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IDProjectCategoryView StatusLast Update
0006021CentOS-5kernelpublic2012-10-30 08:52
Reportervillettejp 
PrioritynormalSeverityminorReproducibilityalways
Status newResolutionopen 
PlatformX86_64OSCentOSOS Version5.8
Product Version5.8 
Target VersionFixed in Version 
Summary0006021: initcwnd does not work properly
DescriptionI tried to extent the initial TCP congestion windows used inside the slow start of any TCP connexions.

I used the ip route commands like :
ip route change 192.168.1.0/24 dev eth0 proto static scope link src 192.168.1.27 initcwnd 35
ip route change default via 192.168.1.1 dev eth0 proto static initcwnd 35

Ip route show results after this settings :
192.168.1.0/24 dev eth0 proto static scope link src 192.168.1.27 initcwnd 35
169.254.0.0/16 dev eth0 scope link
default via 192.168.1.1 dev eth0 proto static initcwnd 35

This problem was initially seen using http protocol (apache) but i reproduced it using a simple program i created to measure this cwnd.

The first time i run this server, the snd_cwnd stays at 2.
Without touching any other things, the second time i run this server, the snd_cwnd is 35 like i set it using ip route.

This seems to have a link with the routing cache of linux, because if i run an "ip route flush cache" between all run of my application, the snd_cwnd stays at 2.

Any idea ?

This seems to be solved in Centos 6. I am currently using the kernel :

Linux localhost.localdomain 2.6.18-308.16.1.el5 #1 SMP Tue Oct 2 22:01:43 EDT 2012 x86_64 x86_64 x86_64 GNU/Linux
TagsNo tags attached.

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villettejp

villettejp

2012-10-30 08:52

reporter   ~0015990

Detailed explanations :
 
Problem with the initcwnd (snd_cwnd) parameter which does not work properly in RHEL 5 UPDATE 8 (kernel : 2.6.18-308.16.1.el5).
 
I am talking about the initial congestion windows used in the very beginning of a tcp connection. This specific windows is commonly used to control the amount of characters sent from a server before this server waits for an ack from the client. This is used only during the slow start period, period during which the server is using a part of the receive TCP windows of the client as a limit in size of the amount of data it can send without problems.
 
With this version of linux kernel, the size is set to 2 or 3 MSS by default. This MSS is the maximum segment size. On ETHERNET networks, MSS is 1460 characters.
 
On large network, when RTT (time between clients and servers) increases, it may be interesting to increase this size to make the servers send more data before waiting for the clients' replies. See google's works on this.
http://www.cdnplanet.com/blog/tune-tcp-initcwnd-for-optimum-performance/
https://developers.google.com/speed/articles/tcp_initcwnd_paper.pdf
 
In RHEL 5 UPDATE 8, as the google documentation says, this is possible to set an other value than the default 2 or 3 MSS. We use for that the "ip route" command.
 
For example :

[root@localhost villette]# ip route show
192.168.1.0/24 dev eth0 proto static scope link src 192.168.1.30
169.254.0.0/16 dev eth0 scope link
default via 192.168.1.1 dev eth0
 
to change this for the first line, so for the local trafic, i use the command :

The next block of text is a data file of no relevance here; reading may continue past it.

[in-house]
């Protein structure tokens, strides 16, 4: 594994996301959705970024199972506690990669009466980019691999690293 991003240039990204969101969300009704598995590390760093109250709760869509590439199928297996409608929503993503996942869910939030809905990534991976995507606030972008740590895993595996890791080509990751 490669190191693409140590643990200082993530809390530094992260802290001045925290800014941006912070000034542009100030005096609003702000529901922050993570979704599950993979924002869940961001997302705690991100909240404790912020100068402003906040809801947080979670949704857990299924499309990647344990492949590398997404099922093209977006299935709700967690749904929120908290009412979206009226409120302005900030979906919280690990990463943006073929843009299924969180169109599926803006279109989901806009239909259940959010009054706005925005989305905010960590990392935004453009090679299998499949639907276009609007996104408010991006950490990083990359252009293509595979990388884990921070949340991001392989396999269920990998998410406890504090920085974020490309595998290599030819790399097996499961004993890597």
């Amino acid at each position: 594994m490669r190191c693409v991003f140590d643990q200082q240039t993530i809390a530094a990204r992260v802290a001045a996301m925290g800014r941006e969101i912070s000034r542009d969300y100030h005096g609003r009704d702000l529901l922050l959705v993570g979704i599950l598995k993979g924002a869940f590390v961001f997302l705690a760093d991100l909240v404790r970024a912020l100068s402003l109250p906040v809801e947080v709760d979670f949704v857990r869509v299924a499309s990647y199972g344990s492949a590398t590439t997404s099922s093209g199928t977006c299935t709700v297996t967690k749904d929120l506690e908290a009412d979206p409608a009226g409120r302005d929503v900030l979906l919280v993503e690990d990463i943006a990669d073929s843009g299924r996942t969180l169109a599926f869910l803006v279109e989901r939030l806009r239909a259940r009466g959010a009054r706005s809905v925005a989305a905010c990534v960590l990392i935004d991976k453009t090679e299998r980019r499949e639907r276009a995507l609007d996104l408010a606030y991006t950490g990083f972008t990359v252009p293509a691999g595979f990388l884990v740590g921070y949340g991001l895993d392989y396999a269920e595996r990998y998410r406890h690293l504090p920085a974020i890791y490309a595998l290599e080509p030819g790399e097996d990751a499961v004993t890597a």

ip route change 192.168.1.0/24 dev eth0 proto static scope link src 192.168.1.30 initcwnd 40
 
the result is :
 
[root@localhost villette]# ip route show
192.168.1.0/24 dev eth0 proto static scope link src 192.168.1.30 initcwnd 40
169.254.0.0/16 dev eth0 scope link
default via 192.168.1.1 dev eth0
 
Now, the slow start initial congestion windows is set to 40 MSS.
 
To see this point, i used a personnalized program. This modification is only a add of a specific function to read the snd_cnwd value in the socket structure. This value is the slow start initial congestion windows in MSS.
 
My application's modification is those lines :
 
  tcp_info_length = sizeof(tcp_info);
  if ( getsockopt( fd,
                   SOL_TCP,
                   TCP_INFO,
                   (void *) &tcp_info,
                   (socklen_t *) &tcp_info_length ) != 0 ) {
    fprintf(stderr, "Can not get the socket options!\n");
    exit(EXIT_FAILURE);
  }
   
  fprintf(stderr, " snd_cwnd %u ssthresh snd %d rcv %u\n",
          tcp_info.tcpi_snd_cwnd,
          tcp_info.tcpi_snd_ssthresh,
          tcp_info.tcpi_rcv_ssthresh);
  fprintf(stderr, " rtt %u rrtvar %u retrans %u\n",
          tcp_info.tcpi_rtt,
          tcp_info.tcpi_rttvar,
          tcp_info.tcpi_retrans);
 
The problem is : this initcwnd modification really works in RHEL 6 UPDATE 3, in Fedora core 17 but not on RHEL 5 UPDATE 8.
 
In this last version, i used the kernel 2.6.18-308.16.1.el5. I saw my first test using this always used a snd_cwnd at 2, even if i set a different value in the route table with the "ip route" (as i described at the beginning of this document). But the strange part starts at the second test with a second connection from the same client. This second test used a snd_cwnd set to the correct value so 40.
 
I made a large number of tests to see this behavior depends on the route cache contents. If the lines defining the connection between my server and my client already exist in the route cache, it worked. If not, it doesn't.
 
For example, before my first test, no definition of my connection :
 
[root@localhost TCPSERV-4STATS]# ip route show grep 86